- The Washington Times - Thursday, March 11, 2004

JOHANNESBURG — Deserters from a youth militia program set up in Zimbabwe say they suffered a harsh regimen of hunger and beatings and, in some cases, were sent out to attack and rape opponents of the government.

An estimated 50,000 youths have passed through the militia — nicknamed the “Green Bombers” for the color of its drill uniforms — since it was established in 2001.

The state allocated $37 million in 2002 to what is described as three months of national service and doubled the budget in 2003.

Deserters reaching neighboring South Africa often look like Bongani Moyo, who stands 6 feet 3 inches tall in his worn-out tennis shoes but has spindly legs and has lost the fat below his eyes, pushing the sockets back and giving his head a skull-like appearance.

“We would be sent out into the countryside to punish people who support the opposition,” the 25-year-old told The Washington Times after his escape from a militia base near Zimbabwe’s second-largest city, Bulawayo.

“We would beat people and sometimes burn down their homes. Other times, we were ordered to rape women who did not support the ruling party.

“If a militia refused to do this, he himself would be raped, and I saw this happening to other young men. I was not brave enough to refuse, so I did what I was told, and I fear now that I must have AIDS.”

In late February, the British Broadcasting Corp. reported that it had interviewed nearly 100 women who had been held in the militia camps. Half of them, including an 11-year-old girl, had been raped, they said.

The BBC documentary is to be shown in Washington today at a hearing of the House International Relations subcommittee on Africa dealing with rights abuses in Zimbabwe.

Gabriel Shumba, a human rights lawyer who lives in Johannesburg, met with State Department officials and legislators on Capitol Hill yesterday, describing torture he endured under Zimbabwean President Robert Mugabe’s regime. Mr. Shumba also spoke about the youth camps, comparing them to Nazi youth indoctrination.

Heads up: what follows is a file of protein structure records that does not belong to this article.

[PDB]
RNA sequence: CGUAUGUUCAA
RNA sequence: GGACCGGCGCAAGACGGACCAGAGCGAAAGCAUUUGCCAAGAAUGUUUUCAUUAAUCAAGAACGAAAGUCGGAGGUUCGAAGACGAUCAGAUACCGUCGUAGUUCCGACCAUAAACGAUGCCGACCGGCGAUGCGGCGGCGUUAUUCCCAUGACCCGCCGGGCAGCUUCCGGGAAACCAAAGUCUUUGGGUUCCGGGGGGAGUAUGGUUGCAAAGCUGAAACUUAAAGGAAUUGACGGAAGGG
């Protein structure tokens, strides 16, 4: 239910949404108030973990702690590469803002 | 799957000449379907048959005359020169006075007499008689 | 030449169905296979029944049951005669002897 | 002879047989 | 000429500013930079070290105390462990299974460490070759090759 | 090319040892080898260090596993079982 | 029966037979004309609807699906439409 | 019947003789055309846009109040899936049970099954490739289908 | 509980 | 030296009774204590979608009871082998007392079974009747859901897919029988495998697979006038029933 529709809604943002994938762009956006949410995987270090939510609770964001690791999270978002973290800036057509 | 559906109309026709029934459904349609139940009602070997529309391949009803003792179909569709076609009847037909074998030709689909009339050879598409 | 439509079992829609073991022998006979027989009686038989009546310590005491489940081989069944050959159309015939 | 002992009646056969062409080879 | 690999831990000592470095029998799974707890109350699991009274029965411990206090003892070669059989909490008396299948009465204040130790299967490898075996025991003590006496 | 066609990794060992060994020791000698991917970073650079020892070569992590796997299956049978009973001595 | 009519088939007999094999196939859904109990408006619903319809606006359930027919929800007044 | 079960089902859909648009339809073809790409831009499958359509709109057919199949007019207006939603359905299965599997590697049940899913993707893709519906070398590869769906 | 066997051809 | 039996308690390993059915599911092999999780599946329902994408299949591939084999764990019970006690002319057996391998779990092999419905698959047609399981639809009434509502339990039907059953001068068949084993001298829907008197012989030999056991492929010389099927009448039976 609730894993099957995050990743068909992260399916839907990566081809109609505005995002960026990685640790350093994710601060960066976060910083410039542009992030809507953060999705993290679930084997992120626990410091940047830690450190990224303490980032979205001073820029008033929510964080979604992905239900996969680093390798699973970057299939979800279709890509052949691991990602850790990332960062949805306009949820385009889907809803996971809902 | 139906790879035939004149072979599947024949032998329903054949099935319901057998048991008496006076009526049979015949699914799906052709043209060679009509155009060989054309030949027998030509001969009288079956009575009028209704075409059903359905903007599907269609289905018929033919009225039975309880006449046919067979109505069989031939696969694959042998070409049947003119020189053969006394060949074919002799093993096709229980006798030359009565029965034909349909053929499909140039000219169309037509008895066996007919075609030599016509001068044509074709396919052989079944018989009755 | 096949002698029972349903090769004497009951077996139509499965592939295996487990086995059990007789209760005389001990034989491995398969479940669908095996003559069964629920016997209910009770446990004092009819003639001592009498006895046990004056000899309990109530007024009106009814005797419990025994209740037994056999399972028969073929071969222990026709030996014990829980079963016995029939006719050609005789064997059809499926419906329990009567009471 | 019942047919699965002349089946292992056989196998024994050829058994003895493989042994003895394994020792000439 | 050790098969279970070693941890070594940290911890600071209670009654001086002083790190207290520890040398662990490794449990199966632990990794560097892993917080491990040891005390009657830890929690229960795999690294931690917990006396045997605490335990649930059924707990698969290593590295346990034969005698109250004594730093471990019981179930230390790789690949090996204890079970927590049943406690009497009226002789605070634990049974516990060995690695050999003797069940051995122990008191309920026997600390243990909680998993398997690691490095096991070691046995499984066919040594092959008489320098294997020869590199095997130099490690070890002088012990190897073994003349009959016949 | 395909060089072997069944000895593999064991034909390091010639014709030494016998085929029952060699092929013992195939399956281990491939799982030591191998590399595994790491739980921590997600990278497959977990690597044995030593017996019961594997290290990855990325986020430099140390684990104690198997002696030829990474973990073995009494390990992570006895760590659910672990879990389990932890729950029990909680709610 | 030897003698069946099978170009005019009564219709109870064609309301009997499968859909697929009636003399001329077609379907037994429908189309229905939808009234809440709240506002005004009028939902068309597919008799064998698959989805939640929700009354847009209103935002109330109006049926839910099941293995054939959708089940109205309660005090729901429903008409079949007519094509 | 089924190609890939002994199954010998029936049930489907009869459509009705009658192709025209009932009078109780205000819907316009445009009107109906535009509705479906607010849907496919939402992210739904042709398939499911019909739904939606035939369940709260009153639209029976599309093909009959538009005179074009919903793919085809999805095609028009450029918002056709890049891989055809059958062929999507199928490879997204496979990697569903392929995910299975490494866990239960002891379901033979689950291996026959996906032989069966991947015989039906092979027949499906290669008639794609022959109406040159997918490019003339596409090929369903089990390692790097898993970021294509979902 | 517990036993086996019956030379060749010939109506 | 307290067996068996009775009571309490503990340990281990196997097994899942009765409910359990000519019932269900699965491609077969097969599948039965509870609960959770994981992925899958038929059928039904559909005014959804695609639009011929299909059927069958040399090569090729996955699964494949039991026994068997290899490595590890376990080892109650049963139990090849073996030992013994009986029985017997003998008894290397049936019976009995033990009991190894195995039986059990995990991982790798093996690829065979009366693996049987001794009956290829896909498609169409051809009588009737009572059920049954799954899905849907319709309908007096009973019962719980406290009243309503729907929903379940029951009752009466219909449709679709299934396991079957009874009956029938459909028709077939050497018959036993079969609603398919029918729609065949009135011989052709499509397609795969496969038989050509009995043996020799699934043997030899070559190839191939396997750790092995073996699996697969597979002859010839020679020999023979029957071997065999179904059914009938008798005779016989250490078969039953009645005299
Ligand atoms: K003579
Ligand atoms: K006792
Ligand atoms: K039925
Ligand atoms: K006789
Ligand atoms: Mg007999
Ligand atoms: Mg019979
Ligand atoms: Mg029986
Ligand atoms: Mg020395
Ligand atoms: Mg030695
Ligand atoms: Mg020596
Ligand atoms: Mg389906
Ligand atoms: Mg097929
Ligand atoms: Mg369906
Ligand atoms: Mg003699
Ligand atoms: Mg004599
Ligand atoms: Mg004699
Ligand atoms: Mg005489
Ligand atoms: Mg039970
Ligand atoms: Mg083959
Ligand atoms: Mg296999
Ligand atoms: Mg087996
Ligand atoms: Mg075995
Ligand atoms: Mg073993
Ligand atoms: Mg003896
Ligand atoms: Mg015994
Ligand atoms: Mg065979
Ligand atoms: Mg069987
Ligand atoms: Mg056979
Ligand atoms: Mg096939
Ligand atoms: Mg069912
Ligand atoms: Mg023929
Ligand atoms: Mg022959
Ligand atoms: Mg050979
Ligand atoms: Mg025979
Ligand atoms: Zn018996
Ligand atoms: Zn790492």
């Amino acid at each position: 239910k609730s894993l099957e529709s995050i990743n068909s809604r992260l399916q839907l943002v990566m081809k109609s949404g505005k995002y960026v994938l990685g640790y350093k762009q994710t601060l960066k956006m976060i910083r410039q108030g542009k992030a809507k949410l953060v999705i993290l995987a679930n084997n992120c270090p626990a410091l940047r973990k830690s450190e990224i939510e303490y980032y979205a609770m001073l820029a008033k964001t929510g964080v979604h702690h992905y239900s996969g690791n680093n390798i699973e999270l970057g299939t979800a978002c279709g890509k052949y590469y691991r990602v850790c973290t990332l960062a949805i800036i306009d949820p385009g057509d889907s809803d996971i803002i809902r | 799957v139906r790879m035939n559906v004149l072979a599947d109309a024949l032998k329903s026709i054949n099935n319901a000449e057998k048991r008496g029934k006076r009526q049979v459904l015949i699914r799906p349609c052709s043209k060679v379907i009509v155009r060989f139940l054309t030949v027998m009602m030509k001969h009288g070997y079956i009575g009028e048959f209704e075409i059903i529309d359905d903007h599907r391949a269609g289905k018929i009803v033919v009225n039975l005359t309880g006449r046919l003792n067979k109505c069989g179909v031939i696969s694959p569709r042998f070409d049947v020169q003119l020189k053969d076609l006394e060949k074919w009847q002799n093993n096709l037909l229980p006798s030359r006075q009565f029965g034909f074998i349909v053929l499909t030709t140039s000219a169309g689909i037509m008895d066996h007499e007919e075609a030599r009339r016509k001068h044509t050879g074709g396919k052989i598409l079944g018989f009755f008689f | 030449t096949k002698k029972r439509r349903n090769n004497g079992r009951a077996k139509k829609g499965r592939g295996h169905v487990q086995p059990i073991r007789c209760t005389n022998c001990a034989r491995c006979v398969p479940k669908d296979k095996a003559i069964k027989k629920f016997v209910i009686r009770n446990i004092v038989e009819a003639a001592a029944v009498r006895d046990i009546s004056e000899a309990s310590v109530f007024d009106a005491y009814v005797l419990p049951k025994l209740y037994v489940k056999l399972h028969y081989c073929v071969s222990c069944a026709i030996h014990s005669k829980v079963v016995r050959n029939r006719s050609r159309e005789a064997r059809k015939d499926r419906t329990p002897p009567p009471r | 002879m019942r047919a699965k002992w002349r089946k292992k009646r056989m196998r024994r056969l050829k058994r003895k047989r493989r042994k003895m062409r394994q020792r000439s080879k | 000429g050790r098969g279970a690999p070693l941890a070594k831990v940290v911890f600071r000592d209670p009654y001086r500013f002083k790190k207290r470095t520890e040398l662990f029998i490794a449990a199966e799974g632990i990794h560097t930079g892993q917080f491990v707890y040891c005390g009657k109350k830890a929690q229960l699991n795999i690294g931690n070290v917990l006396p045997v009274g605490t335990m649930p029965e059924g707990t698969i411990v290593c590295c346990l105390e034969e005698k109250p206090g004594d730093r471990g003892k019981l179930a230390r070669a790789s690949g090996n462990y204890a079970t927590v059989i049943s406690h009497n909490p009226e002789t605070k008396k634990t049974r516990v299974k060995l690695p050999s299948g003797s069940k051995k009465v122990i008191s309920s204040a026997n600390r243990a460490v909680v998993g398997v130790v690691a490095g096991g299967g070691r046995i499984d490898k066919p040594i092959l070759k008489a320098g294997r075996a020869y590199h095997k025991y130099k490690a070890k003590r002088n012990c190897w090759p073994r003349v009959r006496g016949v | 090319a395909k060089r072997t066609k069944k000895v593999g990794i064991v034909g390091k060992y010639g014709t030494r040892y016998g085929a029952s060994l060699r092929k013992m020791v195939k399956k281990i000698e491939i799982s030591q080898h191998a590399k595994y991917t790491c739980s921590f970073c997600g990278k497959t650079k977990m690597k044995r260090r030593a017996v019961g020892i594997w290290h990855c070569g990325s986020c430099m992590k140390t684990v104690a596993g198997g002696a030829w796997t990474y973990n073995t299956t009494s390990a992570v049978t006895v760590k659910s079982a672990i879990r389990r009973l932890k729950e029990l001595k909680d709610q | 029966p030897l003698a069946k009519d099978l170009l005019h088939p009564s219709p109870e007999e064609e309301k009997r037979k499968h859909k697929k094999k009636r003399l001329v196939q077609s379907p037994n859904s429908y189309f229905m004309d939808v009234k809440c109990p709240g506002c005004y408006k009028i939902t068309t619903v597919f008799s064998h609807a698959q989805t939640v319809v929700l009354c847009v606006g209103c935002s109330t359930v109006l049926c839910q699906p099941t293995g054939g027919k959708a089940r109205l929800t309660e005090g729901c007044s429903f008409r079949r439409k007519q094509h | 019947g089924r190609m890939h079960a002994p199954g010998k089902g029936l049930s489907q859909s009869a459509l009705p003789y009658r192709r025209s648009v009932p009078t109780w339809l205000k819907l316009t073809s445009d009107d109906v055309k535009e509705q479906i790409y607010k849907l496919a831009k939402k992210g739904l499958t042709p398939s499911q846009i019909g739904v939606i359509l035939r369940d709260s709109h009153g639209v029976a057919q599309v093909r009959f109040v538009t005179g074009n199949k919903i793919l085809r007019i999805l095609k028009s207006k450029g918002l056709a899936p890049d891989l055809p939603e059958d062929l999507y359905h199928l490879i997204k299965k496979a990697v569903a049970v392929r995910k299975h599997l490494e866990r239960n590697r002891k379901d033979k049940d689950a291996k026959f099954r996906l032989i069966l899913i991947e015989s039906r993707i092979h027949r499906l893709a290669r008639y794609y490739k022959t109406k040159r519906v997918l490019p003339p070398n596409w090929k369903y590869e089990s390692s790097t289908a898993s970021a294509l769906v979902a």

“When you train kids as young as 13 to murder and rape, you are condemning a whole generation and the future of the country,” he said.

In the Zimbabwean capital, Harare, the state-owned Herald newspaper denounced the BBC and other reports critical of the youth-training program, calling them “a glaring fiction” compiled by journalists “plagued with ignorance and malice.”

But a former official with the Ministry of Youth, Gender and Employment Creation, which oversees the militia program, told the BBC: “You are molding somebody to listen to you. If it means that rapes have to take place for that person to take instructions from you, then it’s okay.”

Human rights groups say recruits are indoctrinated to defend Mr. Mugabe’s ruling Zimbabwe African National Union-Patriotic Front (ZANU-PF).

“We were beaten for no reason, and our food was not enough for even a small dog,” said Shadreck Nsimbi, 21, who reached South Africa eight months ago after fleeing one of the camps.

“Our only practical work was to go out into the countryside and punish those who did not carry ZANU-PF party cards or anyone who did not attend party rallies.”

Mr. Moyo’s nightmare began in mid-2002 when he entered a training camp near Mount Darwin, 60 miles northeast of Harare, lured by the promise of a job.

“It was worse than anything in my life,” he said.

“There were few meals, we were woken before sunrise and made to run maybe [8.5 miles] through the bush, and we were beaten nearly every day. The commanders and trainers used a lot of mbanje (marijuana) and forced us to also smoke it.

“Then I was deployed to a rural area near Bulawayo, and that is when I died as a human,” he said.

“Every day, I would wake up and go out like a machine to beat up those who were said to have attended opposition rallies. We even beat mothers whose children had been seen at MDC meetings.

“I was living in hell 24 hours a day, but I had no feeling left for anything, even for myself.”

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